I want to say a particular thank you to Karen G. in the beautiful state of Washington. I feel she's a kindred spirit for so many reasons. She's been through some challenges in her own right. If you would like to know more about Karen, and I believe it would be time well spent, you can visit her blog with a simple click of the mouse: Karen's blog.
I, myself, am a faithful reader and not only is she beautiful, but her grace with words inspire me, compels me to think in different directions and consider facets that would probably never cross my mind otherwise. Time spent on Karen's blog is time well spent and you should do something nice and treat yourself to a peek inside of her blog and, even more pointedly and delicate, her soul. Thank you Karen for your poignant supportive comments and I feel your good wishes even though we live on different sides of the country. This lady feels like a kindred spirit to me. I feel blessed that I stumbled into her on this tangled web we read.
Also, special thanks to Michel in Nantes, France (that's a photo of Michel holding his first granddaughter - the lovely Pauline) who is, without question, one of my mother's biggest fans. They have been buddies since his first visit to their home in Pembroke Pines over eleven years ago. Michel has called and also left a heartfelt comment that warmed my heart and pleased my Mom, even though I got sorely chastised for even mentioning her health! Hey, I'm too old to be grounded and I think I can outrun her, though I'm not certain about that.
My mother isn't well versed in being taken care of, but she could write the book on taking care of others. She's practiced nurturing her entire life. She's spent her life making things easier for everyone else and she's going to have to figure out how to accept people doting on her just a bit. She's the most fiercely independent woman I have ever met with a solid, untarnished heart of pure gold.
We went to the doctor today for a consultation with her primary care physician. He gave us the facts, the MRI report and made a case for spinal surgery. He kept reiterating that my mother is a "very young 84" and that when she gets to be 90, she may well wish she had endured this surgery. There are no guarantees of success, so it was at this point that I asked him what he would suggest if this were his own mother we were talking about (operating under the assumption that he has a very nice relationship with his mother!).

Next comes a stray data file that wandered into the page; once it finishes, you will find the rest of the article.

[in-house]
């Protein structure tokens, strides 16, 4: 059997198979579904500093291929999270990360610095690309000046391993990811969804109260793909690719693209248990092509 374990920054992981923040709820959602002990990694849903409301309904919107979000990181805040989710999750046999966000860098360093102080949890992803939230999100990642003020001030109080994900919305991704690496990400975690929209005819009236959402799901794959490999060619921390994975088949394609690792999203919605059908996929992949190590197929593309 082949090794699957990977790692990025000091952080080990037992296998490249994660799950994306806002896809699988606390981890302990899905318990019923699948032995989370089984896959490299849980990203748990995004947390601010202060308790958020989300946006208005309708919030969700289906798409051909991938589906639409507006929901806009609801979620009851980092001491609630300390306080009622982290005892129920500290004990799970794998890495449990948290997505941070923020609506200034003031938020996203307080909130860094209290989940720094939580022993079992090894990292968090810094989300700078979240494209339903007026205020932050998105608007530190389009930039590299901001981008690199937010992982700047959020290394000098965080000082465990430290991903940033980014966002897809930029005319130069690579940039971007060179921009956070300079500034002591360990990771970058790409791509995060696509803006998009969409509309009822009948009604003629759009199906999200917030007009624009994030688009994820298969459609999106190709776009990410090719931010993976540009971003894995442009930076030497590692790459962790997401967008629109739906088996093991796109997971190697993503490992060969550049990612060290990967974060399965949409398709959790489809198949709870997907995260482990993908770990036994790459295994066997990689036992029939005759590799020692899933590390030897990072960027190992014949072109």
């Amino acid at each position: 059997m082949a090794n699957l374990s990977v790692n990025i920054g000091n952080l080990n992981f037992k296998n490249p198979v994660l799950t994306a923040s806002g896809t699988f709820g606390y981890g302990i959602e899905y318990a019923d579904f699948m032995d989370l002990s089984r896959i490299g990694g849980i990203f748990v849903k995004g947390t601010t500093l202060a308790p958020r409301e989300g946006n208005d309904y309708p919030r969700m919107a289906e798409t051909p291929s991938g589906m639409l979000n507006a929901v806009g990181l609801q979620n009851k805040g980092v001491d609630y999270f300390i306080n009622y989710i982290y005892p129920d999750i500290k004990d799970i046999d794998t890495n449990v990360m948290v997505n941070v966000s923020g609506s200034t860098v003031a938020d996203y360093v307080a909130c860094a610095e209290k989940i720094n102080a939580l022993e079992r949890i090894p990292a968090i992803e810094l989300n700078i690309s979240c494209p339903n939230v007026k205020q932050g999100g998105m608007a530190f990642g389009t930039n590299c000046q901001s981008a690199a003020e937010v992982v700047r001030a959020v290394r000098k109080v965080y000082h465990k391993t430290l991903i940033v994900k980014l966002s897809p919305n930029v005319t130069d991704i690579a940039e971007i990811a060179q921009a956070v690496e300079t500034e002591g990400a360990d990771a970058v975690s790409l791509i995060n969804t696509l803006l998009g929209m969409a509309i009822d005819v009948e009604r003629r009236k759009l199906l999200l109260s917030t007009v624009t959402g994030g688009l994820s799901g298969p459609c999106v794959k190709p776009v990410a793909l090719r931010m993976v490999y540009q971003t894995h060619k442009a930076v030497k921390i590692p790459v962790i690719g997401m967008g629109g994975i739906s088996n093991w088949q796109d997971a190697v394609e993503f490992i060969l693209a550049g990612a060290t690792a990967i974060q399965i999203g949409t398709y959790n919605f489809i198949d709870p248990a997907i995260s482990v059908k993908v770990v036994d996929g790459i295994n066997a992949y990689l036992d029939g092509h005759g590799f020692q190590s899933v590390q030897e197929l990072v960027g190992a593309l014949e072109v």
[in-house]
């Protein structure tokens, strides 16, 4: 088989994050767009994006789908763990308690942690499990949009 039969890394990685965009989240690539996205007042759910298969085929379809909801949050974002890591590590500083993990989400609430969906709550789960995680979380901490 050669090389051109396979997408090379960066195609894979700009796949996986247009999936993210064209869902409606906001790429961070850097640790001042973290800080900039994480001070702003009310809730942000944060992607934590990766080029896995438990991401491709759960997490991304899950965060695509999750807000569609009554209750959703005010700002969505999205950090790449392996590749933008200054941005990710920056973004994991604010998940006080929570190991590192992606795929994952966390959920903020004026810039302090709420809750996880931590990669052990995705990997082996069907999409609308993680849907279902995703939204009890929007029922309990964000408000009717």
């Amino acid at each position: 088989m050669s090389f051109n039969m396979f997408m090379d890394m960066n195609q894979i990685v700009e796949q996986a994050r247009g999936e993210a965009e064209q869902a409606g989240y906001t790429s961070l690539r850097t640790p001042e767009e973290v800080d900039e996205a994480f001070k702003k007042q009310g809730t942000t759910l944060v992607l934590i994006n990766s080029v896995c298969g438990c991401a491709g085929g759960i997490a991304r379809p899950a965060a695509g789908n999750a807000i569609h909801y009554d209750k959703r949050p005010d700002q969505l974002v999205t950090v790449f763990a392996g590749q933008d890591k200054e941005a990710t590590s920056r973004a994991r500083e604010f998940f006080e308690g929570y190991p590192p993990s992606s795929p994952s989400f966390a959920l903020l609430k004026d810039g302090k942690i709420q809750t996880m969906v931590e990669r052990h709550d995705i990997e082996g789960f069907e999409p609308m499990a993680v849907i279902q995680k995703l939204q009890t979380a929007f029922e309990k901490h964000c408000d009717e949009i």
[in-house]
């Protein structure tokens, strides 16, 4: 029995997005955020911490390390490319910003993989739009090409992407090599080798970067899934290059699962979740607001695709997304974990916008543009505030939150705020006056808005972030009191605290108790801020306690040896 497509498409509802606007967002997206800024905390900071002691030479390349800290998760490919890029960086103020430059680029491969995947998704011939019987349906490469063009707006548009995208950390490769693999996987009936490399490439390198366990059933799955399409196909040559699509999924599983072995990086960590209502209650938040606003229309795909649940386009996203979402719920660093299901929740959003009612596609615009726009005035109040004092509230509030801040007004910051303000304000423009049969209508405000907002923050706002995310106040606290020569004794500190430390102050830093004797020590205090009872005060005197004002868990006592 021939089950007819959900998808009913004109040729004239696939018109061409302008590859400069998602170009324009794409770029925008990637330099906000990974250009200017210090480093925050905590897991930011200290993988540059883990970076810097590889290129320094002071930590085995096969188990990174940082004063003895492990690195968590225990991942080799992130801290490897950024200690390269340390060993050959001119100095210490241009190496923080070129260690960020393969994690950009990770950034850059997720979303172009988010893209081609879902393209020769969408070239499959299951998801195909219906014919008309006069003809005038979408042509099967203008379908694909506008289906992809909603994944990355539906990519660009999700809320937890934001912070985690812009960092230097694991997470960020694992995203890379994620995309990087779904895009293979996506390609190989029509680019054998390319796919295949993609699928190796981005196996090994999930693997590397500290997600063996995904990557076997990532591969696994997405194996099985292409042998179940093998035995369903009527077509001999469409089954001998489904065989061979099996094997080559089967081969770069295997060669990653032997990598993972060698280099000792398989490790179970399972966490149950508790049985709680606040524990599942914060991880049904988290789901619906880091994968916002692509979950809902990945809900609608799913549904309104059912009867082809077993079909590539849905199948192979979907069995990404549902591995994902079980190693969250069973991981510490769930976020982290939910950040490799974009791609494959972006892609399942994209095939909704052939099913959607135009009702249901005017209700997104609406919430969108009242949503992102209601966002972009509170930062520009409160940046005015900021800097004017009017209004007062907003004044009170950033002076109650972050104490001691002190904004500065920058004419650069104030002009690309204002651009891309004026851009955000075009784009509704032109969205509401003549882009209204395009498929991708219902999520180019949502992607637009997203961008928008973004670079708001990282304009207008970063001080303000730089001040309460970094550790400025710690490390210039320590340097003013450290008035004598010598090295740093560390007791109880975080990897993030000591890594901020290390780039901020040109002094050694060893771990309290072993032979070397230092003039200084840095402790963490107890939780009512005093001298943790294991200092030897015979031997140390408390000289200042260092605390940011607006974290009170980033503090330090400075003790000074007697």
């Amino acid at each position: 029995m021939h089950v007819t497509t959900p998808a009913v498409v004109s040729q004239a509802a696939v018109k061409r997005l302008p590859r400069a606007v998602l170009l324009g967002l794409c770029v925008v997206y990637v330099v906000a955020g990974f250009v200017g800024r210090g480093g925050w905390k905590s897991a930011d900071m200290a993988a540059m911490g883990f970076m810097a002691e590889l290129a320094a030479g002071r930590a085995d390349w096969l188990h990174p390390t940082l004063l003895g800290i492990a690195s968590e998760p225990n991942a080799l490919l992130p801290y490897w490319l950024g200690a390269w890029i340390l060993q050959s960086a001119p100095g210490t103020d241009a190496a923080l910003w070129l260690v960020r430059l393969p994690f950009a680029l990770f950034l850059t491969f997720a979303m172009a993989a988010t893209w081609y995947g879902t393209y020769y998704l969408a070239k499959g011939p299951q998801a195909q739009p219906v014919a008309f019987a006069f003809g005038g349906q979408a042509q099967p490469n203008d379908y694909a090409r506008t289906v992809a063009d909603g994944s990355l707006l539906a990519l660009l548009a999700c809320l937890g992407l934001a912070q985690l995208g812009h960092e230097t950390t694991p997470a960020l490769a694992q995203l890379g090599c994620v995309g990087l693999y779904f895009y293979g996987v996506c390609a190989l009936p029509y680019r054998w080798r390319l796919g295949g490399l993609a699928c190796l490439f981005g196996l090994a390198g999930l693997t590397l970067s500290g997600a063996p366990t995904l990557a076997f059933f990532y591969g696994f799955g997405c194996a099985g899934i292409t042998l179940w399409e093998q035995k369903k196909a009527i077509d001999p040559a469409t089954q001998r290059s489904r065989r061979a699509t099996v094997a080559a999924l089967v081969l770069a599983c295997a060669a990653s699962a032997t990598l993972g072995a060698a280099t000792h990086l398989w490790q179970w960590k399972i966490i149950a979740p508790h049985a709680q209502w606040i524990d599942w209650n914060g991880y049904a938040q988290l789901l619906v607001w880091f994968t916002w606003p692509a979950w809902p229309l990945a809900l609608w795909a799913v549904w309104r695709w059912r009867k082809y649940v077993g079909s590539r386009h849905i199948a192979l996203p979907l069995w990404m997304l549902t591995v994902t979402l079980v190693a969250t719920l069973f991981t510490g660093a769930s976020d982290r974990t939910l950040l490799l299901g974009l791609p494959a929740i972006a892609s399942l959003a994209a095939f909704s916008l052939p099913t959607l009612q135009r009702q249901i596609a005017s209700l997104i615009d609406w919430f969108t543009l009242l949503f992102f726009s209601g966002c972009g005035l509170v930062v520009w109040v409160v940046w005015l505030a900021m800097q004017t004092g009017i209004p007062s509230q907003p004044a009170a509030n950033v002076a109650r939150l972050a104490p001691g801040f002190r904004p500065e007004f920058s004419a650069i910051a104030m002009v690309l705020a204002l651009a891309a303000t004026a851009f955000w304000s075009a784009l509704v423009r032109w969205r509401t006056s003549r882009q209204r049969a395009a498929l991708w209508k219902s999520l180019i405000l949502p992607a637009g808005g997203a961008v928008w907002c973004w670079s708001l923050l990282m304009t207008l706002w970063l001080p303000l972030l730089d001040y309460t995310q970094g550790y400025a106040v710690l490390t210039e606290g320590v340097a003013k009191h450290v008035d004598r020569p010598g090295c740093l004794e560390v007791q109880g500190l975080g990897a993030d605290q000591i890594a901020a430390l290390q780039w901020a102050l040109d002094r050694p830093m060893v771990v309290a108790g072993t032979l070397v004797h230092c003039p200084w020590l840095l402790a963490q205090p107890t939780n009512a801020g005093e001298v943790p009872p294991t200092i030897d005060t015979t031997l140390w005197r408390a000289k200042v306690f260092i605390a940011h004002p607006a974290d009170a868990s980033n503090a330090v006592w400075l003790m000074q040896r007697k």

He said he would highly recommend it, after a more thorough assessment of her heart was performed because, well, this is major surgery we're talking about. Basically, the problem is that my mother's spine is degenerating and the pain and increasing numbness this is causing her has become more intense and difficult to handle. There are nights when she sleeps in the recliner, yet she's always the first up one in the morning with the coffee going and breakfast at the ready. However, constant, sometimes excruciating pain scrambles with one's quality of life. There's no question about that. She's finding it harder to do many of the things she loves to do. This woman is NOT a complainer, but there's no denying that she's finding it much more difficult to walk, or even navigate the step down into the living room.
We had a very thorough, candid discussion with the doctor and he fielded our questions in an unhurried manner, offering his opinion and discussing both the pros and cons to a surgical intervention. We also spent some time addressing her current pain and what other options we might have to contain it without making her drowsy and tired. After much discussion, he recommended we begin with a low-dose fentanyl patch which would deliver relief in a more consistent manner and after a few days, any drowsiness should dissipate as her body adjusts. He also said we may have to consider stronger narcotics such as methadone and morphine because, as he reiterated, her spinal degeneration is progressive and, although it may stabilize for a time, it's never going to reverse. The damage that has been done, the compression of the discs on the nerves in her spinal column isn't going to spontaneously reverse, though I really wish that it would.